Electrical transport through molecules has been much studied since it was proposed1 that individual molecules might behave like basic electronic devices, and intriguing single-molecule electronic effects have been demonstrated2,3. But because transport properties are sensitive to structural variations on the atomic scale4,5,6,7, further progress calls for detailed knowledge of how the functional properties of molecules depend on structural features. The characterization of two-terminal structures has become increasingly robust and reproducible8,9,10,11,12, and for some systems detailed structural characterization of molecules on electrodes or insulators is available13,14,15,16,17. Here we present scanning tunnelling microscopy observations and classical electrostatic and quantum mechanical modelling results that show that the electrostatic field emanating from a fixed point charge regulates the conductivity of nearby substrate-bound molecules. We find that the onset of molecular conduction is shifted by changing the charge state of a silicon surface atom, or by varying the spatial relationship between the molecule and that charged centre. Because the shifting results in conductivity changes of substantial magnitude, these effects are easily observed at room temperature.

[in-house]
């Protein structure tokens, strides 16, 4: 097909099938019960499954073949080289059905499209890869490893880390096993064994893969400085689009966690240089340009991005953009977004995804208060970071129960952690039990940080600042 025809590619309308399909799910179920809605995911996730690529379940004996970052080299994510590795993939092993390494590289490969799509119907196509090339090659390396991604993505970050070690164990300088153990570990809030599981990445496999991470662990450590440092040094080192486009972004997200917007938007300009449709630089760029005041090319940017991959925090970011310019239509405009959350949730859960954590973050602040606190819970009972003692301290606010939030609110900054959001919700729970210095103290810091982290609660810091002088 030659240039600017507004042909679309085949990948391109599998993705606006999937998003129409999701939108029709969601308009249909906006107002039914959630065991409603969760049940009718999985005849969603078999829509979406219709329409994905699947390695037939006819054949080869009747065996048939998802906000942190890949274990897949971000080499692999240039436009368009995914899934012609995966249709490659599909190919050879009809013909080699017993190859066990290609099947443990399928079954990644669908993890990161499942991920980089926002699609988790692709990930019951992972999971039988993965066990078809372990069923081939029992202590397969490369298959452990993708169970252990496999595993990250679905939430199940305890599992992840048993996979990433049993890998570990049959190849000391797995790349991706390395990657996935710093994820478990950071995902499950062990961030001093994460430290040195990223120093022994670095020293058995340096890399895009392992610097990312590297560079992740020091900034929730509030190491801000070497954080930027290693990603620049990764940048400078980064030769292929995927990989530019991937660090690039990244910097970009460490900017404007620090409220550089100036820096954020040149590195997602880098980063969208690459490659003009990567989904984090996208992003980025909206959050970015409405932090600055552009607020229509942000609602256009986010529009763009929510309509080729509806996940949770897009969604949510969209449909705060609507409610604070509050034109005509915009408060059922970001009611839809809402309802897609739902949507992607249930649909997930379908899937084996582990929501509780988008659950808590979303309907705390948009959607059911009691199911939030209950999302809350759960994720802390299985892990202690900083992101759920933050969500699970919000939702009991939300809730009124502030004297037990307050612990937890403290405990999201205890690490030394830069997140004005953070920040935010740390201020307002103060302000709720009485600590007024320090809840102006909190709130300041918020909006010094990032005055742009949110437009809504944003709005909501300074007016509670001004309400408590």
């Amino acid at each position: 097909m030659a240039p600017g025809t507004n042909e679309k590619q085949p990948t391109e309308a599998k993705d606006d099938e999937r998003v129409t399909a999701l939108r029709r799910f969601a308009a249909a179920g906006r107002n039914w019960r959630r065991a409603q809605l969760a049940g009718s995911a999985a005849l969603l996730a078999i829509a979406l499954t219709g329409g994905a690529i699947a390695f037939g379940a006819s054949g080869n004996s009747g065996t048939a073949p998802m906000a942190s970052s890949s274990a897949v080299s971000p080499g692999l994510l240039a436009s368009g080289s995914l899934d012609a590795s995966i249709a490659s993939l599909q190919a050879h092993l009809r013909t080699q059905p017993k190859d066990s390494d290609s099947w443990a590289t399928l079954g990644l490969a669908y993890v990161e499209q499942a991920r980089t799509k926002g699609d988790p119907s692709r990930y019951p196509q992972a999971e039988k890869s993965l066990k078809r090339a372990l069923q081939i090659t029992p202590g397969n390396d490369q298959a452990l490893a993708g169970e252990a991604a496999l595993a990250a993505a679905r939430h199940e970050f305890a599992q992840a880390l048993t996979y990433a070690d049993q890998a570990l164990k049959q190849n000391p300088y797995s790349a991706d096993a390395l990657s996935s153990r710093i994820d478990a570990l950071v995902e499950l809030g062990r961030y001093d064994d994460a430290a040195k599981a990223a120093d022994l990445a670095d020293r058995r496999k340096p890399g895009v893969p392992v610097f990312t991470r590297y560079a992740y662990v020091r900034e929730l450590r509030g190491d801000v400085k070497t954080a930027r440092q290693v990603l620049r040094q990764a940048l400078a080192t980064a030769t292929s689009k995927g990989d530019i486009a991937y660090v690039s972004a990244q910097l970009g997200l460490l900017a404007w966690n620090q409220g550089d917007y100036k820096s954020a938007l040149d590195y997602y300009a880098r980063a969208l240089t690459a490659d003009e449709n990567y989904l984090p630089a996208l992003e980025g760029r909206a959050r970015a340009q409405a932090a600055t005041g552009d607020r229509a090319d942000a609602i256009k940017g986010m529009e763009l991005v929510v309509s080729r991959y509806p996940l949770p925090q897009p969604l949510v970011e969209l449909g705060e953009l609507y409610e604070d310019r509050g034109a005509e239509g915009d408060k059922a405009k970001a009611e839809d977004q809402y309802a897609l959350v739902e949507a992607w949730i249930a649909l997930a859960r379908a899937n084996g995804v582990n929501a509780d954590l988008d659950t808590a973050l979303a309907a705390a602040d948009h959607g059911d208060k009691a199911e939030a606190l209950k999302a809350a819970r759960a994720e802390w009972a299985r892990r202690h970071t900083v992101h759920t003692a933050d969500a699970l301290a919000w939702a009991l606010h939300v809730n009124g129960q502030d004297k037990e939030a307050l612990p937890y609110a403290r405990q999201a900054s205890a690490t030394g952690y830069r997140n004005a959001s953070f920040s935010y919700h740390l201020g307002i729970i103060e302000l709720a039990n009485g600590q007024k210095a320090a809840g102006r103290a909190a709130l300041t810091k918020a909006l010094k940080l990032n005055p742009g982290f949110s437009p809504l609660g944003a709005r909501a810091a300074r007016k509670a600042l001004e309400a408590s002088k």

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We have benefited from discussions with G. Kirczenow, G. Lopinski, S. Datta, H. Guo and R. Feenstra and from the technical expertise of M. Cloutier and D. Moffatt. Funding has been provided by iCORE, the NRC, the NSERC, CFI, the University of Alberta and CIAR. We are grateful for access to WestGrid and the Center of Excellence in Integrated Nanotools (University of Alberta) computational facilities.
Reprints and permissions information is available at npg.nature.com/reprintsandpermissions. The authors declare no competing financial interests.
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Piva, P., DiLabio, G., Pitters, J. et al. Field regulation of single-molecule conductivity by a charged surface atom. Nature 435, 658–661 (2005). https://doi.org/10.1038/nature03563
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